2.5 The obvious way of dealing with this is to create a street at the low level from the Roundhouse down to the Horse Tunnel from which Camden Lock Place is closely reached. There would be no heritage issues associated with crossing the Horse Tunnel and Market Tech – whose land would be passed through – have confirmed that would welcome the opportunity to provide this route at low level through the Horse Tunnel to give access down Camden Lock Place. The practicability of this solution is demonstrated in the diagram at Appendix A.
2.6 Unfortunately, this scheme fails to rise to the challenge of dealing with the 5m level change. They have retained the upper level through to the yard north of the Interchange in the hope that agreement might be made with Market Tech to allow access down the current staircase that leads to the end of Chalk Farm Place. However, the gate at the top of this staircase has now been closed, following significant disturbance to the amenity of the Gilbey’s Yard residents, and Market- Tech – who are mindful of their social responsibilities and who fully support the provision of a low-level route – will not allow the access to be re-opened.
3. FAILURE TO PROVIDE A CLEAR TRANSITION AND AN APPROPRIATE MIX OF USES.
3.1 Failure to provide the Clear Transition of Uses.
3.1.1 The Framework requires that any development should provide “a clear transition of uses between the core of the town centre and the new neighbourhood” that are “compatible with the nearby residential”. This is reinforced by the Land Use diagram in the Framework, that requires a “commercial focus” to the mix of uses on the North- Eastern third of the Morrisons site, as opposed to the more residential focus elsewhere.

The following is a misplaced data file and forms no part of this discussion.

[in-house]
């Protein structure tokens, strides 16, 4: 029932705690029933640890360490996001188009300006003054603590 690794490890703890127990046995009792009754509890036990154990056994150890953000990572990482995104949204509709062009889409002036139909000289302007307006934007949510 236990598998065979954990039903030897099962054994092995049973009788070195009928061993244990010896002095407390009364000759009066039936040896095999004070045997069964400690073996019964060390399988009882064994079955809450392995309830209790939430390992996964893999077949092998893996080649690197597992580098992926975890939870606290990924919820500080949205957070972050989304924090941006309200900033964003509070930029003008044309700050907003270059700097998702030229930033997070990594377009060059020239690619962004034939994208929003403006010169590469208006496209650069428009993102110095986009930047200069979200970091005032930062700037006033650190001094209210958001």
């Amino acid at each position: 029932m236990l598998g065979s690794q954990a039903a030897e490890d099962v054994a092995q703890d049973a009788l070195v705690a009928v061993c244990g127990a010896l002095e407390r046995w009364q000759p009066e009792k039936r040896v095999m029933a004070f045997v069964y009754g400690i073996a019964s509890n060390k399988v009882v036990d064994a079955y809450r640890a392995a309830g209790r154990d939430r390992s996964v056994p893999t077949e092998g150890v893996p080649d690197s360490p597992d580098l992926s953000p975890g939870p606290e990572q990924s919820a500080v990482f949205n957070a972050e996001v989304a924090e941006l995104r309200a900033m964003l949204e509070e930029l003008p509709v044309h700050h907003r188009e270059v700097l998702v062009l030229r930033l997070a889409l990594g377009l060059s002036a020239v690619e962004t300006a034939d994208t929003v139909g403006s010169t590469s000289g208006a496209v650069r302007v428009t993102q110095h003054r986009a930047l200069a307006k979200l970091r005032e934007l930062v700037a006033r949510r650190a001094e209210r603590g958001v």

3.1.2 The strategic land use of this development fails to provide this commercial focus, and instead blends the commercial and residential across the whole development. Overall, the scheme has around 62% residential to 38% non-residential floorspace: there is scope to increase the commercial use as Camden exceeded its residential housing target in 2015-16 by around 50% whereas its Employment Land Study 2014 forecast that Camden the most critical issue need was for premises in central London / Camden Town Centre to nurture small dynamic businesses.
3.1.3 If the levels of the scheme were to be reconfigured to allow access to the CGY from Camden Lock Place at low level, then visitors would pass through a lower level commercially/actively - fronted “buffer zone” before reaching the central plaza in front of the supermarket where the steps would link with a predominantly residential upper part away from the market edge, which would fulfil the Framework requirement for a clear transition of uses.
3.2 Failure to provide an appropriate mix of uses.
3.2.1 Local Plan Policy TC5 promotes the provision of smaller units and encourages the occupation of shops by independent businesses and the provision of affordable premises. The Framework also requires that “development should diversify the local retail and commercial offer. Goods and services aimed at local residents and workers and the provision of units suitable for small and independent occupiers will be encouraged”.